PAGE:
“Invest in us; we’ll rise to the top. Give us a little, we’ll grow a lot!” This was the rally cry of the 700 children and after-school advocates that attended the March 28th rally outside City Hall to save child care and after-school programs. Dozens of after-school programs citywide, including Stanley Isaacs Neighborhood Center on East 93rd Street, brought representatives to the rally to protest the extreme proposed budget cuts. Mayor Bloomberg’s proposed fiscal plan in 2014 would cut $130 million from after-school programs and leave 47,000 children without a place to go after the school day.
“I think what we want to look at is how kids are staying in school and how our and how these programs build the skills of our youth,” said Cathleen Fitzgibbons, of the Federation of Protestant Welfare Agencies, one of the sponsors of the rally, along with the Campaign for Children. “These programs are critical for their overall development, and for shaping them as they’re going through middle school and high school.”
The rally was packed with hundreds of advocates, who brought signs and posters pronouncing their love for the after-school programs: “Help Keep After School Alive!” and “Do Not Close Child Care!” Matt Phifer, Director of Educational Services from the Henry Street Settlement on the Lower East Side, led the rally as MC. He brought to the stage numerous council members like District 6’s Gale Brewer, as well as District 8’s Melissa Mark-Viverito, who both touted the educational importance of these programs. Gale Brewer explained that every year for the past 12 years, the mayoral office has done this “budget dance” where they cut programs they know the City Council can restore.
“The uncertainty is still scary,” said Council Member Brewer.
Children from the after-school programs showed off their extracurricular skills on stage – from double-dutch, to singers and traditional drummers, making for quite an exuberant scene. As for the kids in the crowd, many of the younger students said that they loved playing sports like dodgeball and rugby in their after-school programs. But the older teenagers conceded that the programs keep them off the streets and out of trouble.
“Visibility was great. It was a perfect storm of different concerned parties,” said Phifer. “Hopefully we will be able to make some change.”
Mayor Bloomberg has not yet responded to the pleas of families impacted by these budget proposals. “We’re working with the City Council to deliver an on-time, balanced budget that keeps the city’s fiscal house in order, while also protecting vital services,” said City Hall spokeswoman Lauren Passelacqua.
The budget right now has not included any of the City Council’s one-year funds, which would cause hundreds of programs to have to shut their doors completely. In addition the $10 million proposed cut would slash after-school slots by 75 percent.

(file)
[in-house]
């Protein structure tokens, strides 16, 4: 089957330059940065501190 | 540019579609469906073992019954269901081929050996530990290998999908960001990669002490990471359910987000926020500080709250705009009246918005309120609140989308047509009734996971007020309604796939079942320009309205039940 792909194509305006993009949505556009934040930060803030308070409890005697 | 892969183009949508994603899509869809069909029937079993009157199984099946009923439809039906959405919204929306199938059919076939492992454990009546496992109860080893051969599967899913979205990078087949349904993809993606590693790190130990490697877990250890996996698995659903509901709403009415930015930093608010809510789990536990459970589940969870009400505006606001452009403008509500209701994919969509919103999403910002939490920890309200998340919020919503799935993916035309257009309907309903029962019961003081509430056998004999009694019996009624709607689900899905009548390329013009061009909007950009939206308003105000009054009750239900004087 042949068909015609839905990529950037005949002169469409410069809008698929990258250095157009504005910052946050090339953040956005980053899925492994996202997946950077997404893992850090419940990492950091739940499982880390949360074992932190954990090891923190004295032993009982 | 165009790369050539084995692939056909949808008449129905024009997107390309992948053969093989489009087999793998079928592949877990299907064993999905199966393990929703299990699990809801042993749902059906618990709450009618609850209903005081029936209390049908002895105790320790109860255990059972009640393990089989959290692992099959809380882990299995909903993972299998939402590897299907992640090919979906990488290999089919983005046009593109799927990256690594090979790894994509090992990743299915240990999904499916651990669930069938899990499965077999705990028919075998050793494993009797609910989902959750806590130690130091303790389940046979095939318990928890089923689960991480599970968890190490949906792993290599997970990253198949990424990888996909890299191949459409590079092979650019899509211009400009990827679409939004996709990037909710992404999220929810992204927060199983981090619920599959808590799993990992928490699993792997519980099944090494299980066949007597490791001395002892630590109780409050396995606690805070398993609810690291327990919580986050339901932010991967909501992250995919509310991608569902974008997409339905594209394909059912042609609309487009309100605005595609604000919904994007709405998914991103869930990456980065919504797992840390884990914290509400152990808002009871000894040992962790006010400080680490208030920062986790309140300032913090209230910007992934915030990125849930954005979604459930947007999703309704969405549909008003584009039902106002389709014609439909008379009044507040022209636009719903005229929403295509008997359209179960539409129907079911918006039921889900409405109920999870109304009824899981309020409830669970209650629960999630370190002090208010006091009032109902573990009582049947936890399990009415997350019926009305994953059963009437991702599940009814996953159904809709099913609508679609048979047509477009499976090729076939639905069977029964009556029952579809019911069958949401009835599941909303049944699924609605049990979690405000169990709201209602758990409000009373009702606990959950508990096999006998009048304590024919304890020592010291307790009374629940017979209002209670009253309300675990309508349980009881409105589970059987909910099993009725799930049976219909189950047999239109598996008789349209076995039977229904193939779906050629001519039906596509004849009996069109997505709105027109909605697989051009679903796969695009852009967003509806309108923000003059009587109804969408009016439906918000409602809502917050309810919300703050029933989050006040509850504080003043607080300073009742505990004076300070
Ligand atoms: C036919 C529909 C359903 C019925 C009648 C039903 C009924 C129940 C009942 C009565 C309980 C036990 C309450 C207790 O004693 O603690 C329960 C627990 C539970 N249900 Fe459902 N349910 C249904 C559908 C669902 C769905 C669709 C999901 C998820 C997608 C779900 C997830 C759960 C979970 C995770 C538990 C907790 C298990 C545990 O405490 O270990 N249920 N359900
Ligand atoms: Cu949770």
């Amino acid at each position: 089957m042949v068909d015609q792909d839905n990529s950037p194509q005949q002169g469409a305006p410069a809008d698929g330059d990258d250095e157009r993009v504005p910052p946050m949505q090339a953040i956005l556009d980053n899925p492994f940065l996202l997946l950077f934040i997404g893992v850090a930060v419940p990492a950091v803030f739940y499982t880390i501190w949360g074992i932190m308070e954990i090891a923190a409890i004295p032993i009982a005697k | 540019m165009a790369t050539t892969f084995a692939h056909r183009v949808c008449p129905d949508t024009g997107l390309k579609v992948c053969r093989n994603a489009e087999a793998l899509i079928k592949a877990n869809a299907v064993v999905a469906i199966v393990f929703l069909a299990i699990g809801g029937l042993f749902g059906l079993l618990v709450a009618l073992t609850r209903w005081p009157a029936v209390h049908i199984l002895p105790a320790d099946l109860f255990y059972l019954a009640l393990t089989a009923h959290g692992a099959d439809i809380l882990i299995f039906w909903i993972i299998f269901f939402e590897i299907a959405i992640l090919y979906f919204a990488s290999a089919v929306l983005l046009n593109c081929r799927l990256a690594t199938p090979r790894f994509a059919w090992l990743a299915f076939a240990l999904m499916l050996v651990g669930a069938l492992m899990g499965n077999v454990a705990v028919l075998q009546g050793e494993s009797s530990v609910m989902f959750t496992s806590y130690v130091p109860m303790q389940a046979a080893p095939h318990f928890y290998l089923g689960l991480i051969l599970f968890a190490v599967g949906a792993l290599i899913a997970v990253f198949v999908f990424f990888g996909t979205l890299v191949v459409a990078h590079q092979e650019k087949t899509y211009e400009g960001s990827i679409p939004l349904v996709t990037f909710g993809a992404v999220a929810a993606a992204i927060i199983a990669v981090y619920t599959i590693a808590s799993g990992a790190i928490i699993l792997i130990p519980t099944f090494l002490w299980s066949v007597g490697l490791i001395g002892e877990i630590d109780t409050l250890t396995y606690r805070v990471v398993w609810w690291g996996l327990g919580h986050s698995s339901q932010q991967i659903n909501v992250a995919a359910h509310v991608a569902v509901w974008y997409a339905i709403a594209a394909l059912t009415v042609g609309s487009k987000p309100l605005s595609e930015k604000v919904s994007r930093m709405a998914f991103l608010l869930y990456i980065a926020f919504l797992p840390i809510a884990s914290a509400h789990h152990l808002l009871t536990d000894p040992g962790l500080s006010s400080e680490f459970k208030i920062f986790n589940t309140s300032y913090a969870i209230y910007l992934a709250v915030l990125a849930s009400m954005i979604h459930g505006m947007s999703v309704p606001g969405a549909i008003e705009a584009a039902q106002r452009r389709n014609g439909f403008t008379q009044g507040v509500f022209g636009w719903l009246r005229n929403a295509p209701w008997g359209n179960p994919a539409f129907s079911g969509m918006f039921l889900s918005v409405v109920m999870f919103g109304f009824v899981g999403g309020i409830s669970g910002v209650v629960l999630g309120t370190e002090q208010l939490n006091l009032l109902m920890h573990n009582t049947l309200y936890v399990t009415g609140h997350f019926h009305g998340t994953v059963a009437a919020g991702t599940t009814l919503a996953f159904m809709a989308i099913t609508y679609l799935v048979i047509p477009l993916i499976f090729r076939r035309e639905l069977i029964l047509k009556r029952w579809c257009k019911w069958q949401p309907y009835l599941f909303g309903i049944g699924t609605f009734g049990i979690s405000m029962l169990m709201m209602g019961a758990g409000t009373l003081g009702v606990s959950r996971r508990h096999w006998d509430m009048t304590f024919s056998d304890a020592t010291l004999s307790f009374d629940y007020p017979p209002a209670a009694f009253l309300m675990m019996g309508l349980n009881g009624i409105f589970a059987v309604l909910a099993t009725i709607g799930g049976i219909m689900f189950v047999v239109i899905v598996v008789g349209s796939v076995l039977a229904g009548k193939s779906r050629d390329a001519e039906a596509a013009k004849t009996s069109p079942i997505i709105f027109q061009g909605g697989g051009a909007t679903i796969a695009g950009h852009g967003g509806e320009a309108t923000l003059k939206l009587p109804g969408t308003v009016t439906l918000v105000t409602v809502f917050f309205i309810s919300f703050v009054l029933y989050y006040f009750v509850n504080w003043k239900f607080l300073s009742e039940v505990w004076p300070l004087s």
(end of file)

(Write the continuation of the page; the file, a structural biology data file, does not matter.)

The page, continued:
This struggle is not new – just last year, similar budget cuts were proposed. But after several rallies last year, many of the funds were actually restored for one more year, according to Phifer.
Emma Woods, a representative from the Campaign for Children, an organization that was started last year in response to the budget difficulties and one of the rally’s sponsors, said that the Mayor should just baseline the money for these programs in his budget, so that this fight would not have to happen year after year.
“In the long term, the goal would be to no longer put these programs on the chopping block,” said Woods. “As the number of kids served goes down, poverty increases.”
And there are other measurable benefits too. A Wallace Foundation Evaluation of Out of School Time Programs in 2006 found that 56 percent of program participants felt that the programs really got them interested and involved in activities outside school. Plus 69 percent of participating students said that they made more friends in the program. Besides social skills, most of the students surveyed felt that their schoolwork improved.
So what would happen to those benefits if budgets were slashed? For Stanley Isaacs Center, the Upper East Side organization at the rally, budget cuts would be devastating. They have four after school programs, and would basically have to chop one completely (P.S. 112), if the budget proposal passed. At P.S. 112, right now, they can only serve 80 kids, with a waitlist of dozens of students who want to participate in the program, said Jeanine Glazewski, the Director of Development at Stanley Isaacs, which oversees a low-income area. She also said that these programs decrease delinquency. One of their board members is Marianne Hedges, the woman who was hit in the head with a shopping cart thrown from the roof of a building over the summer.
“These are just kids with nothing better to do we after school,” said Glazewski. “We would much rather have them doing homework, arts and sports.”
Plus, she said, the after school programs allows parents to go to jobs or do job training/searches. Many of these parents, she said, cannot afford caretakers. So, if there were no after school programs, the parents would have to quit their jobs in order to provide an environment for their children.
“Parents feel strongly about this, but it becomes more and more difficult,” said Glazewski.”People think ‘oh this again? Didn’t we fight this last year?’ When you have to go and argue for something that is creating longterm benefits of the city, you know there’s a problem.”
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